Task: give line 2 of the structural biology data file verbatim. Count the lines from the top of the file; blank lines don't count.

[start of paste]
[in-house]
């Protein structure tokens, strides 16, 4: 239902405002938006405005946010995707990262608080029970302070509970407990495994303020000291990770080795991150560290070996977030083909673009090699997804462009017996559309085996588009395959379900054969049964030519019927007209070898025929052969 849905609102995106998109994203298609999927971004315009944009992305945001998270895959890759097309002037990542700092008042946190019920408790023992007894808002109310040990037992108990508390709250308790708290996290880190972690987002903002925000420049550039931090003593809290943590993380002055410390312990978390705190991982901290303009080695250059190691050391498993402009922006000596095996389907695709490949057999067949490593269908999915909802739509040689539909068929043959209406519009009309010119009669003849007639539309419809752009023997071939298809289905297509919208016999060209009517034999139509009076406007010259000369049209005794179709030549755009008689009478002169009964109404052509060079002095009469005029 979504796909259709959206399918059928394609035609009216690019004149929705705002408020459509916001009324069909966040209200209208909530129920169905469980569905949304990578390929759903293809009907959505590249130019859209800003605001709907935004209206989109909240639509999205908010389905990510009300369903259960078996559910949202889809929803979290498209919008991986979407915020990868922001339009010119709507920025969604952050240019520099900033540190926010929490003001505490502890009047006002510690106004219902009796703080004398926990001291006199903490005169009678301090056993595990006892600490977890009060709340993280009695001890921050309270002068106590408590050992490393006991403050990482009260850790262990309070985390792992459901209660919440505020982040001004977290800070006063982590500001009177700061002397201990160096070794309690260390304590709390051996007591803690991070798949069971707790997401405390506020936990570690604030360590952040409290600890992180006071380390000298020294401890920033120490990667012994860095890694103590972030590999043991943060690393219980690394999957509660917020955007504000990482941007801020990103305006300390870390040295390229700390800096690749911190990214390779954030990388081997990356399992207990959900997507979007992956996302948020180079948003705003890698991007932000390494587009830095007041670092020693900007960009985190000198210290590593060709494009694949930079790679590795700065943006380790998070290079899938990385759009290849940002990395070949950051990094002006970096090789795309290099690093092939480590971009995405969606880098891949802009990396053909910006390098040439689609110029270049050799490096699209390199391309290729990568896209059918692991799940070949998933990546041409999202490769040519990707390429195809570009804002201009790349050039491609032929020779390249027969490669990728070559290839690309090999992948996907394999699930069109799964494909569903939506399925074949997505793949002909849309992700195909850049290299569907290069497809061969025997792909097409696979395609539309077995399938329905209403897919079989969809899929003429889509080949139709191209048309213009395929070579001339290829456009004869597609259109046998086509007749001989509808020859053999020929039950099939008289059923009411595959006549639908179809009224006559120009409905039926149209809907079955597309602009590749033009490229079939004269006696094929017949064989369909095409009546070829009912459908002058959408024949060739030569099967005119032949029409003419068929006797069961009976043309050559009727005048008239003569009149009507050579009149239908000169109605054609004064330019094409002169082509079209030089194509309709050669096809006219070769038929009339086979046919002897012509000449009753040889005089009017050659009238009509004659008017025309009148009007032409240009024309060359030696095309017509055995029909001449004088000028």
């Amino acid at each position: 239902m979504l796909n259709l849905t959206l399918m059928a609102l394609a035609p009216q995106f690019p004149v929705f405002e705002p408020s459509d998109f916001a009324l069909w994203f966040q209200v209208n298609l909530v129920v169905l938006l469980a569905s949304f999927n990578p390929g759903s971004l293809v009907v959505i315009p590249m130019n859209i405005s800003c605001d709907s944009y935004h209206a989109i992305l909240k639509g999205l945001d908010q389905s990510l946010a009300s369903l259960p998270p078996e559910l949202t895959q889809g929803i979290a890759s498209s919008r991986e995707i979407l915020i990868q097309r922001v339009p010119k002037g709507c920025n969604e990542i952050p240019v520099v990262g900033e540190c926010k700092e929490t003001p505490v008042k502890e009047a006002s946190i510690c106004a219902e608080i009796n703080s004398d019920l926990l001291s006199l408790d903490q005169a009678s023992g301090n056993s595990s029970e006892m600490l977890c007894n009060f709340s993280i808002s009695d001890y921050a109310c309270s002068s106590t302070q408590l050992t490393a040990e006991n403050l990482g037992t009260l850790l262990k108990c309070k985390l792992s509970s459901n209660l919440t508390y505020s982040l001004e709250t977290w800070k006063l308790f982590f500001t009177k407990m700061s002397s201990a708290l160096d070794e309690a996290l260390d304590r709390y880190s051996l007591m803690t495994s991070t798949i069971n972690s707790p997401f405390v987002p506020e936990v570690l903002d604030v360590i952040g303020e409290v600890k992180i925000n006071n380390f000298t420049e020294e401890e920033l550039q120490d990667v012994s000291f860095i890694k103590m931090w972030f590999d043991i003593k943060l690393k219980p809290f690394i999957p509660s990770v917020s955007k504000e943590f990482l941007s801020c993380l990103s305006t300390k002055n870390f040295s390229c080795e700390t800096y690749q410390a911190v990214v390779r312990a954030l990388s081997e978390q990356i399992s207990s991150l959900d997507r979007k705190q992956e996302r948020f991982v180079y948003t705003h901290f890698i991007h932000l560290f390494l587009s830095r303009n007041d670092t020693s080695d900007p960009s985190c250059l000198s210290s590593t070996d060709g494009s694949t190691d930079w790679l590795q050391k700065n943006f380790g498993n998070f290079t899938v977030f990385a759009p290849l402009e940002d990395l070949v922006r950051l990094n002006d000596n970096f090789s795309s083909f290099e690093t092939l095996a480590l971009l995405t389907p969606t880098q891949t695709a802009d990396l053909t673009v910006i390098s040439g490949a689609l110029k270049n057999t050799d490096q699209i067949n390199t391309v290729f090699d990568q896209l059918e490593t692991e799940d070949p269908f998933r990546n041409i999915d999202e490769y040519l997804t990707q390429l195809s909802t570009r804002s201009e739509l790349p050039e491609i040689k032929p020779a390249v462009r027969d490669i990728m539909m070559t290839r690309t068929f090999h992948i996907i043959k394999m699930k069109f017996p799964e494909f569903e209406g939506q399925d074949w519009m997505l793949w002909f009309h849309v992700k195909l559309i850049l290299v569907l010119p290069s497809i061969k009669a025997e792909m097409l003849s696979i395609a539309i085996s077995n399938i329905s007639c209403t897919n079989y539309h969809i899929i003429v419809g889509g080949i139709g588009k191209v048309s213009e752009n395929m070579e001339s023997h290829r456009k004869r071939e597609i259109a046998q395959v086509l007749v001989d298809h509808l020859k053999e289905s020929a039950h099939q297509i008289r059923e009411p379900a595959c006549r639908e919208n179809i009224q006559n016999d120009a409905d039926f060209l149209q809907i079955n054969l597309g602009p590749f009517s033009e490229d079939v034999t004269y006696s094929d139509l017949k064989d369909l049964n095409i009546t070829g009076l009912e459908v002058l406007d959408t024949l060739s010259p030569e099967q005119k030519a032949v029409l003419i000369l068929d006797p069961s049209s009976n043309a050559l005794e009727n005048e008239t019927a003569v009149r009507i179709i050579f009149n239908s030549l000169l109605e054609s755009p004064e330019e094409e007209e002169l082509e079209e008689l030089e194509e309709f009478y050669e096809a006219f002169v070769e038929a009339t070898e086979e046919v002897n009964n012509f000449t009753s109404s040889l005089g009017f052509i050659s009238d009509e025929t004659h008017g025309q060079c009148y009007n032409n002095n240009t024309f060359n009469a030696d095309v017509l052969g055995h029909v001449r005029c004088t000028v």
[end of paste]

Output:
């Protein structure tokens, strides 16, 4: 239902405002938006405005946010995707990262608080029970302070509970407990495994303020000291990770080795991150560290070996977030083909673009090699997804462009017996559309085996588009395959379900054969049964030519019927007209070898025929052969 849905609102995106998109994203298609999927971004315009944009992305945001998270895959890759097309002037990542700092008042946190019920408790023992007894808002109310040990037992108990508390709250308790708290996290880190972690987002903002925000420049550039931090003593809290943590993380002055410390312990978390705190991982901290303009080695250059190691050391498993402009922006000596095996389907695709490949057999067949490593269908999915909802739509040689539909068929043959209406519009009309010119009669003849007639539309419809752009023997071939298809289905297509919208016999060209009517034999139509009076406007010259000369049209005794179709030549755009008689009478002169009964109404052509060079002095009469005029 979504796909259709959206399918059928394609035609009216690019004149929705705002408020459509916001009324069909966040209200209208909530129920169905469980569905949304990578390929759903293809009907959505590249130019859209800003605001709907935004209206989109909240639509999205908010389905990510009300369903259960078996559910949202889809929803979290498209919008991986979407915020990868922001339009010119709507920025969604952050240019520099900033540190926010929490003001505490502890009047006002510690106004219902009796703080004398926990001291006199903490005169009678301090056993595990006892600490977890009060709340993280009695001890921050309270002068106590408590050992490393006991403050990482009260850790262990309070985390792992459901209660919440505020982040001004977290800070006063982590500001009177700061002397201990160096070794309690260390304590709390051996007591803690991070798949069971707790997401405390506020936990570690604030360590952040409290600890992180006071380390000298020294401890920033120490990667012994860095890694103590972030590999043991943060690393219980690394999957509660917020955007504000990482941007801020990103305006300390870390040295390229700390800096690749911190990214390779954030990388081997990356399992207990959900997507979007992956996302948020180079948003705003890698991007932000390494587009830095007041670092020693900007960009985190000198210290590593060709494009694949930079790679590795700065943006380790998070290079899938990385759009290849940002990395070949950051990094002006970096090789795309290099690093092939480590971009995405969606880098891949802009990396053909910006390098040439689609110029270049050799490096699209390199391309290729990568896209059918692991799940070949998933990546041409999202490769040519990707390429195809570009804002201009790349050039491609032929020779390249027969490669990728070559290839690309090999992948996907394999699930069109799964494909569903939506399925074949997505793949002909849309992700195909850049290299569907290069497809061969025997792909097409696979395609539309077995399938329905209403897919079989969809899929003429889509080949139709191209048309213009395929070579001339290829456009004869597609259109046998086509007749001989509808020859053999020929039950099939008289059923009411595959006549639908179809009224006559120009409905039926149209809907079955597309602009590749033009490229079939004269006696094929017949064989369909095409009546070829009912459908002058959408024949060739030569099967005119032949029409003419068929006797069961009976043309050559009727005048008239003569009149009507050579009149239908000169109605054609004064330019094409002169082509079209030089194509309709050669096809006219070769038929009339086979046919002897012509000449009753040889005089009017050659009238009509004659008017025309009148009007032409240009024309060359030696095309017509055995029909001449004088000028």